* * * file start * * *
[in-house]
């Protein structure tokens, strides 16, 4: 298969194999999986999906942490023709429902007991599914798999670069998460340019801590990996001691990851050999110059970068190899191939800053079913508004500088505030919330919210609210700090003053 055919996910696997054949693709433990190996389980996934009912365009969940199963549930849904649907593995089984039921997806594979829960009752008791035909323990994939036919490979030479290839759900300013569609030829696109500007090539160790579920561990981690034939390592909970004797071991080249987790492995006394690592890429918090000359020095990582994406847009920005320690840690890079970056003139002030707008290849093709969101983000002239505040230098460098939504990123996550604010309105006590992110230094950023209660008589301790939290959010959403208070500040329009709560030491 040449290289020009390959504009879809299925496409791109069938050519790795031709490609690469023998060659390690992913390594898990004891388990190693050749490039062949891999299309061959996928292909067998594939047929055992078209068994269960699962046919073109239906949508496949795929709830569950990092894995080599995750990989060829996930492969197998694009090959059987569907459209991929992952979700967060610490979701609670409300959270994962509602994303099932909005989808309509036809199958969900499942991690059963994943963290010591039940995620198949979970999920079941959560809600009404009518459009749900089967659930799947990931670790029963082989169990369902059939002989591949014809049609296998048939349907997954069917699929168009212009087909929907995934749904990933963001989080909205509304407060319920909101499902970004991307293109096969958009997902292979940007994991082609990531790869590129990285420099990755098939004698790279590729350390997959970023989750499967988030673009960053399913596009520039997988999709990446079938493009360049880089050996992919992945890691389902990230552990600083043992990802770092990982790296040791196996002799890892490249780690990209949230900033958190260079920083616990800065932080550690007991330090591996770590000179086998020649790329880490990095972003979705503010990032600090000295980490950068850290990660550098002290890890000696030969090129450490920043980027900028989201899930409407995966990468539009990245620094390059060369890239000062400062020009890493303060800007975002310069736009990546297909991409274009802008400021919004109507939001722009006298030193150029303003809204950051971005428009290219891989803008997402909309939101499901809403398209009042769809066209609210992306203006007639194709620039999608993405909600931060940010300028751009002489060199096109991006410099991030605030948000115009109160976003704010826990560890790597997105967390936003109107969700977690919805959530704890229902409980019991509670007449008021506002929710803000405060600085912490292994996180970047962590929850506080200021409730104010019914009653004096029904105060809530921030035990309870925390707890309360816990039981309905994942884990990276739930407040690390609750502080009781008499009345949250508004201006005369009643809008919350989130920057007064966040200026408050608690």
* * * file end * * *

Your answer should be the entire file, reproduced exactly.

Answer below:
[in-house]
């Protein structure tokens, strides 16, 4: 298969194999999986999906942490023709429902007991599914798999670069998460340019801590990996001691990851050999110059970068190899191939800053079913508004500088505030919330919210609210700090003053 055919996910696997054949693709433990190996389980996934009912365009969940199963549930849904649907593995089984039921997806594979829960009752008791035909323990994939036919490979030479290839759900300013569609030829696109500007090539160790579920561990981690034939390592909970004797071991080249987790492995006394690592890429918090000359020095990582994406847009920005320690840690890079970056003139002030707008290849093709969101983000002239505040230098460098939504990123996550604010309105006590992110230094950023209660008589301790939290959010959403208070500040329009709560030491 040449290289020009390959504009879809299925496409791109069938050519790795031709490609690469023998060659390690992913390594898990004891388990190693050749490039062949891999299309061959996928292909067998594939047929055992078209068994269960699962046919073109239906949508496949795929709830569950990092894995080599995750990989060829996930492969197998694009090959059987569907459209991929992952979700967060610490979701609670409300959270994962509602994303099932909005989808309509036809199958969900499942991690059963994943963290010591039940995620198949979970999920079941959560809600009404009518459009749900089967659930799947990931670790029963082989169990369902059939002989591949014809049609296998048939349907997954069917699929168009212009087909929907995934749904990933963001989080909205509304407060319920909101499902970004991307293109096969958009997902292979940007994991082609990531790869590129990285420099990755098939004698790279590729350390997959970023989750499967988030673009960053399913596009520039997988999709990446079938493009360049880089050996992919992945890691389902990230552990600083043992990802770092990982790296040791196996002799890892490249780690990209949230900033958190260079920083616990800065932080550690007991330090591996770590000179086998020649790329880490990095972003979705503010990032600090000295980490950068850290990660550098002290890890000696030969090129450490920043980027900028989201899930409407995966990468539009990245620094390059060369890239000062400062020009890493303060800007975002310069736009990546297909991409274009802008400021919004109507939001722009006298030193150029303003809204950051971005428009290219891989803008997402909309939101499901809403398209009042769809066209609210992306203006007639194709620039999608993405909600931060940010300028751009002489060199096109991006410099991030605030948000115009109160976003704010826990560890790597997105967390936003109107969700977690919805959530704890229902409980019991509670007449008021506002929710803000405060600085912490292994996180970047962590929850506080200021409730104010019914009653004096029904105060809530921030035990309870925390707890309360816990039981309905994942884990990276739930407040690390609750502080009781008499009345949250508004201006005369009643809008919350989130920057007064966040200026408050608690």